This part of America’s industrial heartland has long held a special fascination for me. Scranton’s story is the history of America’s heavy industry. It’s the story of coal and coke, iron and steel and the other manufacturing industries that built towns like Scranton, Bethlehem and Allentown and whose demise turned those same, once booming towns into archetypes of the human tragedy that we now call the “Rust Belt”.
Driving into town in the early morning, I had Billy Joel’s “Allentown” playing on my car stereo:
“Well, we’re living here in Allentown
And they’re closing all the factories down
Out in Bethlehem they’re killing time
Filling out forms, standing in line.”
Production at Scranton Lace spanned three centuries. The factory first opened for business in 1890 and, for the last eighty years of the twentieth century, it was America’s and the world’s largest manufacturer of Nottingham lace, employing 1,400 workers in its heyday. It closed abruptly in 2002, the workers shown the door with no notice, leaving the looms standing in mid-run and abandoning personal belongings. As a result of its brutal end, Scranton Lace stands as a museum to a once-dominant industry.
As an employer, Scranton Lace had been extraordinarily paternalistic, providing generous facilities for its employees, to keep them from the embrace of the unions: a bowling alley, a theatre, a beauty parlor, an infirmary and an indoor basketball court.
Once inside, I was struck by the vast scale of the place. It’s not one building but a labyrinth of several, as the factory was expanded at various times throughout its 112-year history. The site comprises room after cavernous room crammed with machinery, shelving, production materials, broken furniture and personal artifacts, all linked by long, shadowy corridors.
In every room, there were relics of the long-abandoned lives of former employees: bowling shoes, clothing and glasses. Also, evidence of their long-ago toil: looms with thread loaded and ready to run, curtains arrested in mid-manufacture, hand-painted drawings of elaborate lace designs and carts filled with the cards once used to stamp those designs into fabric.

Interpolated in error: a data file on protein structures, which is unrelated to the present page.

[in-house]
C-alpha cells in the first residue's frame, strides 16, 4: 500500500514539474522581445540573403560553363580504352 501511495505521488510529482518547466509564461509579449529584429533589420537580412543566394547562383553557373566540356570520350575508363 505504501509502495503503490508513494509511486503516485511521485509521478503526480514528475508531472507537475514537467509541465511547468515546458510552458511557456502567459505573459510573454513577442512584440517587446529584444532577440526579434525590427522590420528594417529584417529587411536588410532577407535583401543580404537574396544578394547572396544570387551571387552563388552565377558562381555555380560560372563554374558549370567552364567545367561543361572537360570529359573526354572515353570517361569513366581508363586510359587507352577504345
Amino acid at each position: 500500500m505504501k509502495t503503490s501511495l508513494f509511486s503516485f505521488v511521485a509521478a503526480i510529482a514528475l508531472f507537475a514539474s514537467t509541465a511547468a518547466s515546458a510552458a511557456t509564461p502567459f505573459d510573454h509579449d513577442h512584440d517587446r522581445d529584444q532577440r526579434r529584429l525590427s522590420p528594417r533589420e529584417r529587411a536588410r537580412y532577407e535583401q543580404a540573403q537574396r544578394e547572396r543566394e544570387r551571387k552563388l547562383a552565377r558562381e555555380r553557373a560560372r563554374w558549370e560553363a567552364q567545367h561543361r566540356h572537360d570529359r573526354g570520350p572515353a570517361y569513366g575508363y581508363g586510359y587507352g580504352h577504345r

Much of the time, I wasn’t taking any photographs at all; just standing, staring at various personal belongings, left-overs of hard-working people with once secure, well-paying jobs, wondering about the lives they led, the work they did. I visualized the people who worked here in the 50s and 60s: men with greased-back DAs, women with beehive hairdos.
Alternatively, I would stare at the vast halls, the monstrous industrial machines, built on a scale beyond the human, and imagine them swarming with workers sweating amid the din created by myriad moving mechanical parts.
The combination of vast, dark interiors and bright early-autumn sunlight cascading through broken glass made exposure bracketing and a wide-angle lens logical choices: I shot almost all day using just my 16-35mm lens.
All of the featured images are high dynamic range (HDR), which was essential to deal with the wide contrast between light and dark inside the factory. The range varied from room to room, the lead image requiring seven images shot at one-stop intervals, the black & white image of the staircase needing five.
In a five-hour shoot, I barely scratched the surface of the place. More from Scranton Lace in a future blog. In the meantime, I’m already planning a return visit to capture more of this inspirational old facility.